"Eu preciso de um jornal em inglês."
Translation:I need a newspaper in English.
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I think those contractions are used more freely in European Portuguese. This advice from a Portuguese site: http://www.ciberduvidas.pt/pergunta.php?id=27735 says that they can be used even in formal situations, including academic texts, provided you use them consistently, that is provided you do not use "de um" in one place and "dum" in another.
As far as I know the moderator of the Duolingo lessons doesn't accept them, and I don't think you'll find any sentence using them here (except, perhaps, in the Idioms Bonus Skill).
"Em" is an uncontracted form (if placed right before a noun group, it means that noun doesn't take the definite article).
"No(s)" and "Na(s) are contractions of "em" with the definite article (o/os; a/as) - it needs to agree with the rest of the elements of the nouns, i.e., it is inflected according to the gender and number of the noun that comes after it.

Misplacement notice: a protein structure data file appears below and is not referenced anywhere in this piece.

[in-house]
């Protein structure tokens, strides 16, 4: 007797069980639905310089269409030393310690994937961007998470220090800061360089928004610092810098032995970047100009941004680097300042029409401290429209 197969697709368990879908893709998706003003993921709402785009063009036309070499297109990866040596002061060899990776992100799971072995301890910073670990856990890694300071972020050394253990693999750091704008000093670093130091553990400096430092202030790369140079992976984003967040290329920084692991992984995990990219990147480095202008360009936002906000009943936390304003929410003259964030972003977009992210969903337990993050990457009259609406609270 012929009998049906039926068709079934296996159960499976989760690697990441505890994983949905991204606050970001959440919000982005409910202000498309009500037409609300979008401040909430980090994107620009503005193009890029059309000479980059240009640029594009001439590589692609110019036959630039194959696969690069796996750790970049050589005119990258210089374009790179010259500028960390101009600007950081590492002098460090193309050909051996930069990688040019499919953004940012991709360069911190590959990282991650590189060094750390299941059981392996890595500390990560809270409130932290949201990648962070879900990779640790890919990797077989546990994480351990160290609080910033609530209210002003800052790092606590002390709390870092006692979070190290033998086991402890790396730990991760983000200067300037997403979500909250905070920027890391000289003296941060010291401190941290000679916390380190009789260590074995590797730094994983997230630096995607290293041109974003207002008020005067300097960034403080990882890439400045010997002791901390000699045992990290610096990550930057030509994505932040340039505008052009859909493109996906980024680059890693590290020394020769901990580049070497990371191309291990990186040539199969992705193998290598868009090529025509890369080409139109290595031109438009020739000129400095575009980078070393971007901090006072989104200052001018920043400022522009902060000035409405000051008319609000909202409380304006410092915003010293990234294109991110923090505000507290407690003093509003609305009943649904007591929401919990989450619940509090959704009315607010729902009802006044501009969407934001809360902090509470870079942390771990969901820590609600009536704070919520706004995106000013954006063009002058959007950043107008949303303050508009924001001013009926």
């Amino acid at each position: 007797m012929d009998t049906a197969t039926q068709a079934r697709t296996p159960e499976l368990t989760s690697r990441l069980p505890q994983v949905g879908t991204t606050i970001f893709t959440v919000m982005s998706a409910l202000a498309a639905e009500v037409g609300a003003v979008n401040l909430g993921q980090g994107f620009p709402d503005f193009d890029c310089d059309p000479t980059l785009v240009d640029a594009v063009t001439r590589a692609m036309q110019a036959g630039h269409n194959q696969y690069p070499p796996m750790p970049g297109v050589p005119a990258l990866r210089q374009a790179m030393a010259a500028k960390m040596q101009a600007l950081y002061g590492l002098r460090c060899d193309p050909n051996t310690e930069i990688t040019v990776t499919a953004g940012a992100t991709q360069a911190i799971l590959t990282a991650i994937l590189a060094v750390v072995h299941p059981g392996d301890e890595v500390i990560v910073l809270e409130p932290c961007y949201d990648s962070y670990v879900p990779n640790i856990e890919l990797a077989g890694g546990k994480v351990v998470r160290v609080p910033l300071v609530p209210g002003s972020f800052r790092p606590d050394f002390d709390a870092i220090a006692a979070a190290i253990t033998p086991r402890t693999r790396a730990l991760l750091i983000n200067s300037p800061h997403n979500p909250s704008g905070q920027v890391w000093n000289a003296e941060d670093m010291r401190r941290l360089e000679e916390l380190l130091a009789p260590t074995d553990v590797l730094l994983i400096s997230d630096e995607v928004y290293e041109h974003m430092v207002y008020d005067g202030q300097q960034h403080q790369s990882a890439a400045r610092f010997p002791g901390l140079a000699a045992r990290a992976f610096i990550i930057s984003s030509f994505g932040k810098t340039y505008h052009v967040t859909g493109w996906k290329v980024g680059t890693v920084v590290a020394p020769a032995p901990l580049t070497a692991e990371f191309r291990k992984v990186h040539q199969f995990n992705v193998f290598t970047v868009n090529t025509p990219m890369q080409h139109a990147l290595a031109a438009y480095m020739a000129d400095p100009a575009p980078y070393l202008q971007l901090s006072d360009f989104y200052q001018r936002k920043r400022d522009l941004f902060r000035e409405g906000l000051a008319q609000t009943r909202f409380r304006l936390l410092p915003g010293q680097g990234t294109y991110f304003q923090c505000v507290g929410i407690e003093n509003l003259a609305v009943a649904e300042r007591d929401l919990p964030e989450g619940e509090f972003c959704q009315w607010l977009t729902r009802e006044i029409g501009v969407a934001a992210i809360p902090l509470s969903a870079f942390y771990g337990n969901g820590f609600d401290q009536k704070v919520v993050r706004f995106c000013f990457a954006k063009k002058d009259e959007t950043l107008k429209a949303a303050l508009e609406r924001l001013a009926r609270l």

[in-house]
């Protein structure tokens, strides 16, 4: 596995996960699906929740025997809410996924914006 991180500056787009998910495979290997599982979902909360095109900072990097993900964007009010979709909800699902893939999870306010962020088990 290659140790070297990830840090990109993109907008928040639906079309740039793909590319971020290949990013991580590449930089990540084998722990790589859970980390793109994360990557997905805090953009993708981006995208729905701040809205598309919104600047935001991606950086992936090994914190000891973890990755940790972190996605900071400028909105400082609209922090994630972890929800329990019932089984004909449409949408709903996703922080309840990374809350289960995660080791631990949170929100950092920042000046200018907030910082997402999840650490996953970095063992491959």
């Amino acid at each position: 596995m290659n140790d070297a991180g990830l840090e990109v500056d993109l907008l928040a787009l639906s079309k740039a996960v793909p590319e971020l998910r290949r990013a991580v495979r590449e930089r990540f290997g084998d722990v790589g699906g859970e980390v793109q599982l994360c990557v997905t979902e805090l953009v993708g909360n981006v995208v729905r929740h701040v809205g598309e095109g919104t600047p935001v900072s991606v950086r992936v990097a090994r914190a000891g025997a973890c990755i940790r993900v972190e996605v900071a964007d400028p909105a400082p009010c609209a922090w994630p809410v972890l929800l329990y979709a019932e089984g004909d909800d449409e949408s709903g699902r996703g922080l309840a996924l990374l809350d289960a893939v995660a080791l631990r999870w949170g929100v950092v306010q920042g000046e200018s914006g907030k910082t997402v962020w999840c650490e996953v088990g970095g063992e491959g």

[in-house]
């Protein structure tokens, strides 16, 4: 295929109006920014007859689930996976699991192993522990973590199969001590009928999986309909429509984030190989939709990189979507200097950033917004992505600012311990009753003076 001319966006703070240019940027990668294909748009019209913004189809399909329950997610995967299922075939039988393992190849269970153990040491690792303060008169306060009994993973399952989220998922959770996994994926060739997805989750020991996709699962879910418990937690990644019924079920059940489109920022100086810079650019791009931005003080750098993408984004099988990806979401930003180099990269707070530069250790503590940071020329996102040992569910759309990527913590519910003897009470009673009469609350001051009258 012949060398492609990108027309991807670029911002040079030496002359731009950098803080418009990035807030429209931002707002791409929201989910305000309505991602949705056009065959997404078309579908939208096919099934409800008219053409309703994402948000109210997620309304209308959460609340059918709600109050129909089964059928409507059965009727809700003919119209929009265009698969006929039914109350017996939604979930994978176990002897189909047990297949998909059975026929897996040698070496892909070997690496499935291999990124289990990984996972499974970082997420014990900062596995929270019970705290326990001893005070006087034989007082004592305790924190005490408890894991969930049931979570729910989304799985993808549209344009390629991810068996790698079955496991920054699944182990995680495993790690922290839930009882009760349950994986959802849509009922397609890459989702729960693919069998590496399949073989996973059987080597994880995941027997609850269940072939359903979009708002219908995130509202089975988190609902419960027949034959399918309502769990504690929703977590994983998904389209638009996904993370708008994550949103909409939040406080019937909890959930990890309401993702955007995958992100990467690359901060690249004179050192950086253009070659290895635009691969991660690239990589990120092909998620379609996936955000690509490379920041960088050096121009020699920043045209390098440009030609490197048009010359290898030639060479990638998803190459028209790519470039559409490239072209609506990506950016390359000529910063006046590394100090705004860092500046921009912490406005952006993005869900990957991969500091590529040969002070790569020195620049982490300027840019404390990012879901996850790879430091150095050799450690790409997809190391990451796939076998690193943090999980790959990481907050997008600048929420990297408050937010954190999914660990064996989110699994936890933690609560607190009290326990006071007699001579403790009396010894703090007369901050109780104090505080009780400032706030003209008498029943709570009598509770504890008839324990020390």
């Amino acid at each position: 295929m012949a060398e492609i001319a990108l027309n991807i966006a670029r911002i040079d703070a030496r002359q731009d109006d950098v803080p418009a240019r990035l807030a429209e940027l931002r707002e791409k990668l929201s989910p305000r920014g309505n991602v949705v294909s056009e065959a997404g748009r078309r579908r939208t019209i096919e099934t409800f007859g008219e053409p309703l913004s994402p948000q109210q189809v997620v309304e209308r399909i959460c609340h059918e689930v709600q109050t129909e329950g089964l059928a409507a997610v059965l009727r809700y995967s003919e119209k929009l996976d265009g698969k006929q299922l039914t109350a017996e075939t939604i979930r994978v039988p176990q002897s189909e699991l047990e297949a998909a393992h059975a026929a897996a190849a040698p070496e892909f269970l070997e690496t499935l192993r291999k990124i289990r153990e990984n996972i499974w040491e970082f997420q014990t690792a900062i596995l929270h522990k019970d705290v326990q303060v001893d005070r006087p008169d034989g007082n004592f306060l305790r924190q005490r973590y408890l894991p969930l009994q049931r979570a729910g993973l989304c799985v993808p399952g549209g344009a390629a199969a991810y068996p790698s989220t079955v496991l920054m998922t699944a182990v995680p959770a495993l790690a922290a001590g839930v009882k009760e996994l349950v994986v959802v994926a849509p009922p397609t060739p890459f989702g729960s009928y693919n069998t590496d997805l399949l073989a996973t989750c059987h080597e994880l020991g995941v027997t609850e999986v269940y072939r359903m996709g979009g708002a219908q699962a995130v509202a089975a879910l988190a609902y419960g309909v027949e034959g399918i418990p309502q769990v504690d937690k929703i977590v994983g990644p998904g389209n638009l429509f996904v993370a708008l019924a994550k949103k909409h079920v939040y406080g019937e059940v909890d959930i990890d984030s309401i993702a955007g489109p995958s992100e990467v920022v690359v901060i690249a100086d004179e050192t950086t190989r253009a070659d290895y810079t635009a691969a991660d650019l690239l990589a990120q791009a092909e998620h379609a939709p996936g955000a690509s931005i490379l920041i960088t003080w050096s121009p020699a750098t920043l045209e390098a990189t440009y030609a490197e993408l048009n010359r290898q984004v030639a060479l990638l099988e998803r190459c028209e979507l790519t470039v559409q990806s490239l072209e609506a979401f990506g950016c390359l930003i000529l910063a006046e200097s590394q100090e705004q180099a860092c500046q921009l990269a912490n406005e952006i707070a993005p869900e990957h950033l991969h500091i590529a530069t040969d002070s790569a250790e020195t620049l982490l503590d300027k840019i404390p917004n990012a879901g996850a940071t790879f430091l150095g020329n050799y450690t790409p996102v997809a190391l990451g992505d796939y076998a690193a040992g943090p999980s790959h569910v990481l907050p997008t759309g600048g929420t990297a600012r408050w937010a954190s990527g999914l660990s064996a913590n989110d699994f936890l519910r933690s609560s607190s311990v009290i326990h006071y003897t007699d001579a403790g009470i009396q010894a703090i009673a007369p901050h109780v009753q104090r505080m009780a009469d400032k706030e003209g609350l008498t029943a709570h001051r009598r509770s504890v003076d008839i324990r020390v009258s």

Because the word you identify as "Monday" - we prefer to call it "segunda-feira" or "segunda" - actually takes the article after "em", all days of the week do.
P.S. There's always going to be "gender" in Portuguese words - every single one of our nouns is either masculine or feminine - what you may not have is the article that marks directly.
There are different opinions regarding the use of the article with proper nouns (which is what I think you meant by "Perfect noun"): I can't go into much detail, but for languages you shouldn't use it when you're talking about an attribute of the language ("something written in English") and not the language itself (English as "the English language").
Why must we supply words elided by the speaker??? I taught speech for fifty years, and I attest that this speaker does not pronounce the "em" unless I play the slower version. So I type "eu preciso de um jornal ingles," which Duo REjects! There is no reason to deliberately frustrate the learner!